Our belief is that it is a mistake to force digital, print, and face-to-face modes of interpretation to compete with one another when they can be complementary. In this spirit, the BFMF Project includes:
A web-based interpretive narrative tells the story of the Berkeley Folk Music Festival in dynamic, interactive, and multimedia form.
An audio podcast series uses artifacts from the collection as well as interviews with participants, musicians, and scholars to expand access to the many people, stories, and histories contained in the Berkeley Folk Music Festival holdings. Younger musicians join Dr. Kramer on each episode to explore the BFMF’s history through commentary. They also present new musical interpretations of songs performed at the original event.
The photographs, posters, and other objects in the Berkeley Folk Music Festival Collection lend themselves particularly well to a traditional gallery exhibition about this ephemeral, musical event. A traveling, curated exhibition will tell the story of the festival.
To accompany the exhibition and provide another avenue of access, a print catalogue will tell the history of the festival through photographs and accompanying text.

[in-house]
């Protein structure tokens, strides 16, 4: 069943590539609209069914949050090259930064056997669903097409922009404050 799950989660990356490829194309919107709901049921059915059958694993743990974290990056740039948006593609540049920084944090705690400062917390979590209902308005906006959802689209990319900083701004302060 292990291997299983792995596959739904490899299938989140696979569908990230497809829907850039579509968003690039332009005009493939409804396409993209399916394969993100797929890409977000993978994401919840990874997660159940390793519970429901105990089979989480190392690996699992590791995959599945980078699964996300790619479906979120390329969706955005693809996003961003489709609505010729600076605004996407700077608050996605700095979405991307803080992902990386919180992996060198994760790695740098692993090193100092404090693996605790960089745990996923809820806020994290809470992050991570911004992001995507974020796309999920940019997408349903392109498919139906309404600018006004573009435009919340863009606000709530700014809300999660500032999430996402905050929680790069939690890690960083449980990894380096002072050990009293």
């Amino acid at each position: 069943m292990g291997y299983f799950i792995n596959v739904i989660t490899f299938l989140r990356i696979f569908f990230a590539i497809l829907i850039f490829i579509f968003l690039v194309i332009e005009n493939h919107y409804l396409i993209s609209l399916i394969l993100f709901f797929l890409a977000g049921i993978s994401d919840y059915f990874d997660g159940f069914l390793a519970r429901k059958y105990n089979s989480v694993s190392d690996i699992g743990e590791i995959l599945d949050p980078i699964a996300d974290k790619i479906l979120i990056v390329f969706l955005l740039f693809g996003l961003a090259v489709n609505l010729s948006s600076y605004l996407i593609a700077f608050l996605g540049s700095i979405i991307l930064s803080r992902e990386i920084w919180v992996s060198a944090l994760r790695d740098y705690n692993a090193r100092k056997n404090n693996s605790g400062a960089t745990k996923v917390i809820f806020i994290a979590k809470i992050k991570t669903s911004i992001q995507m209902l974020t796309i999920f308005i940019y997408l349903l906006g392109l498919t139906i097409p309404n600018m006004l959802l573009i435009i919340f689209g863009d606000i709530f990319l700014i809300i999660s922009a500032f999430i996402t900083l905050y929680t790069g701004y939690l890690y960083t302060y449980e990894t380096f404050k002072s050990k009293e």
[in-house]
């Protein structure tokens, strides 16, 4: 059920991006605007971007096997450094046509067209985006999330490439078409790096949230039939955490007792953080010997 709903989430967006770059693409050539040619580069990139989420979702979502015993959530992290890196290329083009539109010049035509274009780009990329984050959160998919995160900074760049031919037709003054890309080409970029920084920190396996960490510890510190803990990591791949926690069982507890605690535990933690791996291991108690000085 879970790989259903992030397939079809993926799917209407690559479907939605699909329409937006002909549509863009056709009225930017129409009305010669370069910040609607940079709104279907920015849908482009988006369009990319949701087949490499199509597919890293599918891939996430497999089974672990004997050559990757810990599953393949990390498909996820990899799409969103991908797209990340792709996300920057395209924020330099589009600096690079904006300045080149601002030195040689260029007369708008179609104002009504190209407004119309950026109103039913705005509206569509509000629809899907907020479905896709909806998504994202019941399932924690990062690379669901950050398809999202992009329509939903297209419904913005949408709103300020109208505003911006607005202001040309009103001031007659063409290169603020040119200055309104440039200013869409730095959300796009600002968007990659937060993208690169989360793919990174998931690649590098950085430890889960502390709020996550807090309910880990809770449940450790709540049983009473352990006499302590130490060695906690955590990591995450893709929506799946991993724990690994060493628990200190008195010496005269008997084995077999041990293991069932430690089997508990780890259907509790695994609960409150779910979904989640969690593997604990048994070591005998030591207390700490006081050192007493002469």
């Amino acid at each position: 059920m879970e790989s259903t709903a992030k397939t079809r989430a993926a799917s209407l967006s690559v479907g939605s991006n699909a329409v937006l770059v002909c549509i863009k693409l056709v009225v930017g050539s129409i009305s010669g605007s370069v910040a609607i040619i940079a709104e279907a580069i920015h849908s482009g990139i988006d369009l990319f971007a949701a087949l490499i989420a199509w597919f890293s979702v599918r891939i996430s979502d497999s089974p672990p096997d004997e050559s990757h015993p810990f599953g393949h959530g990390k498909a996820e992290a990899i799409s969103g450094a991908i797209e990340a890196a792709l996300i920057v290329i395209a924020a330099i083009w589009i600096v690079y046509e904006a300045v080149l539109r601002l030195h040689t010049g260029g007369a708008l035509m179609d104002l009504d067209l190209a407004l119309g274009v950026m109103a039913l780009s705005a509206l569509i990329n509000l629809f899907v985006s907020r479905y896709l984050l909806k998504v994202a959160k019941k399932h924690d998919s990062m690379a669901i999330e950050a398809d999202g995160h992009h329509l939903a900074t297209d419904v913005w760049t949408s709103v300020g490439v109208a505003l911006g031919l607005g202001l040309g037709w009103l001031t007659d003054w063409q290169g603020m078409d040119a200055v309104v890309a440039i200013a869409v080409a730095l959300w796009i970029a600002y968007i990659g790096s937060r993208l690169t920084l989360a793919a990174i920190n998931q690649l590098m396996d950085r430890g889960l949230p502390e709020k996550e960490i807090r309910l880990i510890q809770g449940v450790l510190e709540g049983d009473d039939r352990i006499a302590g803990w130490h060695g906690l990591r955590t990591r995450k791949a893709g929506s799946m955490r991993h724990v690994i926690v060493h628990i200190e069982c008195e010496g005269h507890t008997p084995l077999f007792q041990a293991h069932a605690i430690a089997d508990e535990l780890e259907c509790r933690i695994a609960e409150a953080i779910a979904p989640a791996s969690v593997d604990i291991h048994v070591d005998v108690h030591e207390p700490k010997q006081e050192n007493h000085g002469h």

The gallery exhibition provides an opportunity to bring people together for exploration of the history of the festival and the continuing story of folk music and cultural heritage in the United States and the world. Talks, workshops, hootenannies, and more draw upon the spirit of the original event to continue to explore heritage, history, music, and community.
(3) Expanding History: Reading Against, and Beyond, the Grain of the Collection
How might the multimodal approach feed not merely the reproduction of the Berkeley Folk Music Festival’s archive, but an opportunity to expand upon it, to push out into its “negative spaces,” and to deepen its holdings? Oral history, speculative archival tactics, and community outreach provide three ways of using the BFMF as a starting point for broader, more inclusive, and diverse inquiry into musical and cultural heritage on the West Coast of the United States.